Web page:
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Securing property transactions: What to look out for

Property investment, known for its stability, can inadvertently attract both reputable buyers and criminals seeking illicit gains.

As the allure of real estate transactions grows, so does the necessity for heightened cyber vigilance, particularly in matters involving financial exchanges and property dealings.

Understanding how criminals infiltrate property transactions

Criminals have found property transactions to be a channel for money laundering, effectively integrating illegal funds into the legal economy. This approach provides not only a secure investment but also an avenue for generating illicit income. The Financial Intelligence Centre (FIC) points out that criminals may exploit the secrecy surrounding property ownership origins for their benefit.

Local property transactions often leave a paper trail involving banks, estate agencies, and attorneys through the process of conveyancing. Unfortunately, this process can omit estate agents from directly handling funds or property registration, potentially leading to oversight in scrutinising fund origins.

Heightened risks and precautions

Some Criminals may even overpay for properties intended for illegal activities, thereby concealing their intentions from property owners. Geographical separation between the property and the transacting party can further increase vulnerabilities, particularly in international property dealings where lax regulations may prevail.

One significant concern lies in the manipulation of property valuations, resulting from money laundering efforts distorting market prices. Criminals may deliberately inflate or deflate property values to expedite transactions, contributing to market imbalances within neighborhoods or areas.

The perils of cash transactions

Considerable portion of rentals still involve physical cash payments. The FIC urges estate agents to diligently assess payment methods and transaction sizes, particularly for high-value or overpriced properties paid for in cash.

Guarding against deception

Remaining cautious in the property realm involves recognizing and thwarting various deceitful tactics. Fabricated property news, misleading claims about market trends, and false identities of sellers and landlords warrant scrutiny. Collaborating with established local property agents remains a prudent approach to gain accurate insights into the market.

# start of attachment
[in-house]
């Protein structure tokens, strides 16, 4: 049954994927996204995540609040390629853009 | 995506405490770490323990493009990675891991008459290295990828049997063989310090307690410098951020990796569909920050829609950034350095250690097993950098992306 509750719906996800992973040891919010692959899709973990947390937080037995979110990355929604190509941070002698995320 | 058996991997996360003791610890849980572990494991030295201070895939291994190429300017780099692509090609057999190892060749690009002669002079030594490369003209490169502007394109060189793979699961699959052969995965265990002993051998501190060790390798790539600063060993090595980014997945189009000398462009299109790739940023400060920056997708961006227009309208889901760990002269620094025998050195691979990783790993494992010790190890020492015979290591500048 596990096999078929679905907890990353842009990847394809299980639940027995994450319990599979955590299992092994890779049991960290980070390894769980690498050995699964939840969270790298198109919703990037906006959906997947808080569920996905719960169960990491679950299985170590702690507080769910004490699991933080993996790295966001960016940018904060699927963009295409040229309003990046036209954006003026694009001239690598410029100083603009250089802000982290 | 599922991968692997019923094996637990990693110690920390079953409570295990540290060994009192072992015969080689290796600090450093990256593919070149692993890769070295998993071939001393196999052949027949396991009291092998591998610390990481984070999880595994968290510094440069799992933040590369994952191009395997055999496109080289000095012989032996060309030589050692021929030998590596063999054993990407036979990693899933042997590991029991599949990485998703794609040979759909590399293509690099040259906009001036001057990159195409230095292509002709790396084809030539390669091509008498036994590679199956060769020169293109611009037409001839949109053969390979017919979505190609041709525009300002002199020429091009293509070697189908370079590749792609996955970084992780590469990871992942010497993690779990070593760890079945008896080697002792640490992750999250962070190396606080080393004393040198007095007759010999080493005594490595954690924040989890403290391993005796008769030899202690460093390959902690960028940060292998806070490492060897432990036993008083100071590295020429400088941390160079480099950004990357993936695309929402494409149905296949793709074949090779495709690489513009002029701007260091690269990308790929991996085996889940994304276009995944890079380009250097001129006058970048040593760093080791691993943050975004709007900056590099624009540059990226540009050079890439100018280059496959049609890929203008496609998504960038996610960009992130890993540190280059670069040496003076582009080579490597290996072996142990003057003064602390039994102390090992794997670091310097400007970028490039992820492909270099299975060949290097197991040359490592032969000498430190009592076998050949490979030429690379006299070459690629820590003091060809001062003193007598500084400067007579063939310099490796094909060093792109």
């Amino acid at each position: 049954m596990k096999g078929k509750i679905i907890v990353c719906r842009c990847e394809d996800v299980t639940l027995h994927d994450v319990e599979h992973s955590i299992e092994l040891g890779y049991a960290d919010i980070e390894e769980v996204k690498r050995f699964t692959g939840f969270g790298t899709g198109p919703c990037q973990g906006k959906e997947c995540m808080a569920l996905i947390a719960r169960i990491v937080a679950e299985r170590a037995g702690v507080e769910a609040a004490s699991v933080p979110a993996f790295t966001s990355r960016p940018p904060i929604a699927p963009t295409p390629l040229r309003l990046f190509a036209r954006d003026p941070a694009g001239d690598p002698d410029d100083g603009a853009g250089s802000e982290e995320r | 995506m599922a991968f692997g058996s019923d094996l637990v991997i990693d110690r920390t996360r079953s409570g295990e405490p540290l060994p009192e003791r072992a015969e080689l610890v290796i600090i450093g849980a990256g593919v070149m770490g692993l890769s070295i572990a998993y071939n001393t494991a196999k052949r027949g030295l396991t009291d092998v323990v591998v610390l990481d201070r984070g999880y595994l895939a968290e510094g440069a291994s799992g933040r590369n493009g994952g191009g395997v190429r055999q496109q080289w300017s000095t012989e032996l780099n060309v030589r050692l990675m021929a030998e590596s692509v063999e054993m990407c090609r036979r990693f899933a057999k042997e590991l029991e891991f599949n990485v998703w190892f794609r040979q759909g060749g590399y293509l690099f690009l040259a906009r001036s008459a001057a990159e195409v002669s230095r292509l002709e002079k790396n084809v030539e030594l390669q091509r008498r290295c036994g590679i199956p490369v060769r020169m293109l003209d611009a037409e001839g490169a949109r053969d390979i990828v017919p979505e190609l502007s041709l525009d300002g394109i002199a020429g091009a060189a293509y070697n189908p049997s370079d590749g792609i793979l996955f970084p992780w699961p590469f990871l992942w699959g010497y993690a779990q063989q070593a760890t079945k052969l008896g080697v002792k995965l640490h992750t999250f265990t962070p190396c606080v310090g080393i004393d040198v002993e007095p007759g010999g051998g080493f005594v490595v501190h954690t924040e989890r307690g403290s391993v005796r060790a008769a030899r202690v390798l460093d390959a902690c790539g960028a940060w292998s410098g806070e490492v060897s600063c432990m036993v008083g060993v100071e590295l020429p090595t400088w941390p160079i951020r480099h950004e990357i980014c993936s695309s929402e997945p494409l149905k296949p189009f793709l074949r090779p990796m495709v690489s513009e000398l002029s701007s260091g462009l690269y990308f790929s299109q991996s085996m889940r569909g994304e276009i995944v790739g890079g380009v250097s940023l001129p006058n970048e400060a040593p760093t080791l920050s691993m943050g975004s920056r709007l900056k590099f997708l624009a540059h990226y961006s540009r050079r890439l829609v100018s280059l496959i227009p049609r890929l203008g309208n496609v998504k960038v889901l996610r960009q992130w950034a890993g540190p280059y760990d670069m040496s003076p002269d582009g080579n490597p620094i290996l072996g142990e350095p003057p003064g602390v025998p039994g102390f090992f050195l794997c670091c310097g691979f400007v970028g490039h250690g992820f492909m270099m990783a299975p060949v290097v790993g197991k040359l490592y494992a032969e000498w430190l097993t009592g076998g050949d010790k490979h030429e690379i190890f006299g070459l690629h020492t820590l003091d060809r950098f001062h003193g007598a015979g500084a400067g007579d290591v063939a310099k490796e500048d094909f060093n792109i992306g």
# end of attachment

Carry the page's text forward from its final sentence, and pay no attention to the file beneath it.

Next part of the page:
Vigilance extends to verifying the credentials of agents, as fraudulent agents may promise inflated prices or unrealistically low commissions. Checking registration with the relevant authorities, such as the NEAB (Namibia Estate Agents Board), and possession of a valid Fidelity Fund Certificate (FFC), is essential to avoid falling victim to scams.

Safeguarding measures: From communication to transaction

False property advertisements, often featuring copied content and unusually low prices, are designed to deceive prospective buyers or renters. Responding only to adverts on legitimate platforms can help evade such traps. Furthermore, engaging in direct communications with buyers or tenants demanding upfront payments or mortgage approvals necessitates careful verification to thwart potential scams.

Remaining cautious when emails, WhatsApp messages, or SMSes arrive is imperative, as cybercriminals frequently exploit these channels. Prioritize verifying the sender's identity and the legitimacy of attachments before taking any action.

Face-to-face interactions with credible agents during property viewings contribute to safer transactions. Entrusting property practitioners to manage viewings and vet visitors minimises security risks associated with unfamiliar individuals.

Lastly, exercising caution when sharing banking information or making payments is crucial. Verifying requests from agents or conveyancers involved in property transactions adds an extra layer of security against financial fraud. 

In the evolving landscape of property transactions, vigilance is the cornerstone of safeguarding one's interests and assets.

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Last modified on Sunday, 03 September 2023 11:16

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